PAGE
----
joeheavyslow

179 posts

153 months

Tuesday 19th November
quotequote all
The food argument is nonsense to me anyway. I've been losing weight this year by cycling (15kg and counting). I can happily do a three hour ride with no food.

There's your real money saving tip. Start as a fat knacker and the mileage is free.

bakerstreet

4,239 posts

113 months

Tuesday 19th November
quotequote all
joeheavyslow said:
The food argument is nonsense to me anyway. I've been losing weight this year by cycling (15kg and counting). I can happily do a three hour ride with no food.

There's your real money saving tip. Start as a fat knacker and the mileage is free.
Whilst you can do the ride, I can't imagine many coaches would advise riding for three hours with no fuel or food.

TobyLerone

982 posts

92 months

Tuesday 19th November
quotequote all
So, aligned with most of the posters here, I'd suggest a Leaf is price equivalent to a low end Boardman, or like.

They're cheap and pretty tough, and don't cost the earth to maintain (assuming mud guards etc).

So, really, a £700 bicycle is a year (maybe two) of cycling, with little more expected expense than chain lube and a few tubes.

Cheaper still, if we're buying second hand - £200 for a nice Singlespeed from eBay or £400 for a nice hub gear bike from eBay.

What I haven't read, however, is the fitness benefits, and mental benefit from cycling.

For me, I need to cycle. I love it. Even when it's wet and cold, I like cycling. It's great for my mental health, as it is for my fitness.

And I can't see how an EV can provide the same mental health and physical fitness benefits a bicycle can.

As for the time saving - if I cycle, I don't need to go for a run, or do any other kind of cardiovascular type fitness.

Some Gump

11,144 posts

134 months

Tuesday 19th November
quotequote all
@ toby,

My 2015 GT GTR1 road bike cost me 550 quid new.
I've done 4k miles on it, and bought:
2 chains (16 quid)
1 cassette (20 quid)
1 set of pads (30 quid because I got swissstops)
1 set of bearings for the wheels (25 quid)
1 BB30 bottom bracket (trying to eliminate a creak that was caused elsewhere). (20 quid)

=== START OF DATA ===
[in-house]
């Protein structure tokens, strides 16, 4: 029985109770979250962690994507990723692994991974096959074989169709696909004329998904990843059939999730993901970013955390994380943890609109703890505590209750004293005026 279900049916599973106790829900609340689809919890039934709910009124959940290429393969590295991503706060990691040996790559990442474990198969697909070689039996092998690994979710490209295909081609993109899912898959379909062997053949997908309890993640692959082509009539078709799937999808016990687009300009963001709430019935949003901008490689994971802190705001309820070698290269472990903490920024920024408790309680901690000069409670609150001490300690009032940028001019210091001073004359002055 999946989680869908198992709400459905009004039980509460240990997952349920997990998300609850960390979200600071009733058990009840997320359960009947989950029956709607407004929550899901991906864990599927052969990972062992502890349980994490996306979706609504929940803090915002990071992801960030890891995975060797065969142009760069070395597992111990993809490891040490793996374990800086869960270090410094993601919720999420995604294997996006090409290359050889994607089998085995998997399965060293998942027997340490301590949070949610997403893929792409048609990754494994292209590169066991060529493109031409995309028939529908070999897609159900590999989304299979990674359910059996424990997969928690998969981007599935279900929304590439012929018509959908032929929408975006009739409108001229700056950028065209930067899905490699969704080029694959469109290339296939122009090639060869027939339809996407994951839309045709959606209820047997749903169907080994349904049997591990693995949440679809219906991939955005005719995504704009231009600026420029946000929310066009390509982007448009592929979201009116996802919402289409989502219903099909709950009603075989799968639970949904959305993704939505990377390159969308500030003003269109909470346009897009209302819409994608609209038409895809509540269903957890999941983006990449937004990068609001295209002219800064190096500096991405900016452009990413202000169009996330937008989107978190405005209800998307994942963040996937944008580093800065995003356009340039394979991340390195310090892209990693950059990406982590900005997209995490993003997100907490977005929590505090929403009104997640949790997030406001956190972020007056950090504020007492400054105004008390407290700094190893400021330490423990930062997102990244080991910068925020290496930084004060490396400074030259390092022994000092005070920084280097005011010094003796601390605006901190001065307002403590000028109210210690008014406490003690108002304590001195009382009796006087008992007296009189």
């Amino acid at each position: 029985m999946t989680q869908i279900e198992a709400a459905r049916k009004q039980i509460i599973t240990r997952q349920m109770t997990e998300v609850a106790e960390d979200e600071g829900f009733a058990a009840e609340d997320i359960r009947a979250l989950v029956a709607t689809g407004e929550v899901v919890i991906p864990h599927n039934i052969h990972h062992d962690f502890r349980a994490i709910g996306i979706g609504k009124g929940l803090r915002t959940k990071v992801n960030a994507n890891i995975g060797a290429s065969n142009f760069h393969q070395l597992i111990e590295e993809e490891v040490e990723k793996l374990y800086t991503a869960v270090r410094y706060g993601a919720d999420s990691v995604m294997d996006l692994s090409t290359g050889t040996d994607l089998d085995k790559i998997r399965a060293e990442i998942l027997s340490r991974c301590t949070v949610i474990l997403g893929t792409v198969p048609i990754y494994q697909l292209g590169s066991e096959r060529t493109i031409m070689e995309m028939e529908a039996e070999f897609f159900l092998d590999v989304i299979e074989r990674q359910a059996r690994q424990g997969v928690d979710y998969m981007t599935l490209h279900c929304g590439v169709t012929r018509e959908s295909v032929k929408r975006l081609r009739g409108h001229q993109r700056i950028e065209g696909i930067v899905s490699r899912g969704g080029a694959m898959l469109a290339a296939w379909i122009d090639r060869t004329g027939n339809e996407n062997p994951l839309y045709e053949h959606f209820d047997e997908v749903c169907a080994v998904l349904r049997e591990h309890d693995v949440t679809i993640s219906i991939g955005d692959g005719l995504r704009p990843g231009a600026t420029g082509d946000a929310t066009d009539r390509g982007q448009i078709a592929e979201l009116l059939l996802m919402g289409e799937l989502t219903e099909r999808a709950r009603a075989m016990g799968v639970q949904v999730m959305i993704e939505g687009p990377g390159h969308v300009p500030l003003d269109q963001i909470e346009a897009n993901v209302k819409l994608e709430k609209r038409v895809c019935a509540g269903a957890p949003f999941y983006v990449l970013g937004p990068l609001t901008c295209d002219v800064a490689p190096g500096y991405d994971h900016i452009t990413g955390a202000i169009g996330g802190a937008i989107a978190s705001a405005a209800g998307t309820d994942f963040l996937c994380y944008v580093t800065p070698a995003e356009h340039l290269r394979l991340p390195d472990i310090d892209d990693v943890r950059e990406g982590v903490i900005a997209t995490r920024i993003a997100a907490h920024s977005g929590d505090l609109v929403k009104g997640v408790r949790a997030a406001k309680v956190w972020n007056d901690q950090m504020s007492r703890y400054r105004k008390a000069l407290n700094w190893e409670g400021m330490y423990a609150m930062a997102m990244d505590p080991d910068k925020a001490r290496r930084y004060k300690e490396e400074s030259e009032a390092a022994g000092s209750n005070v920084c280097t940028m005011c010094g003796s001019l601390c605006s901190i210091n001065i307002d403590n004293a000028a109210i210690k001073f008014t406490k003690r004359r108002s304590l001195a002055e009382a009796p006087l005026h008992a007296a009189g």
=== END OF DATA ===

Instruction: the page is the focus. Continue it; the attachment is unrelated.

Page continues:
Ok I fitted it all myself so lets add 25 quid for tools..

So less than 120 quid running costs in the first 4k miles and I don't expect it to need anything exceptional in the next 2k+ either. It was my only bike and then became the winter bike - so far from a summer queen. It's also the bike I set my PB on the local club 10 time trials on, it's seen everything including off road / mud tracks from time to time.

What makes you think that a similar boardman will only last 2 years?

TobyLerone

982 posts

92 months

Tuesday 19th November
quotequote all
Some Gump said:
@ toby,

My 2015 GT GTR1 road bike cost me 550 quid new.

Some stuff.......

What makes you think that a similar boardman will only last 2 years?
Mate, chill.

I think you maybe missed my point.

I was loosely demonstrating that you can purchase a brand new "lower tier" road bike and run it for a few years for the same or less than a Nissan Leaf, if you don't get any depreciation, and only pay for insurance.

£700 ish can get you a properly decent road bike now, and I'd have no issues riding one, and I'd expect a pretty good experience.

We'll exclude charging costs, and assume that you got a good deal on home charging and use solar or some other such way to reduce costs.

We'll equally exclude food prices (HA!) because personally, I'm going to work out whether or not I commute by bicycle, so that's irrelevant for me (and probably a lot of people who'd choose to bike commute).

So, if you have a Leaf for a few years and sell it at no loss - as some claim they are able - while suffering no mechanicals, then maybe you can equal the cost.

But it's not comparing apples to apples.

You can buy a FAR cheaper bike on any auction site, either as a single speed or hub geared, which has been pre modified. So then a bicycle becomes a bit less expensive.

If you buy a brand new Leaf, and run it for two years the argument that it's similar in cost is clearly untrue.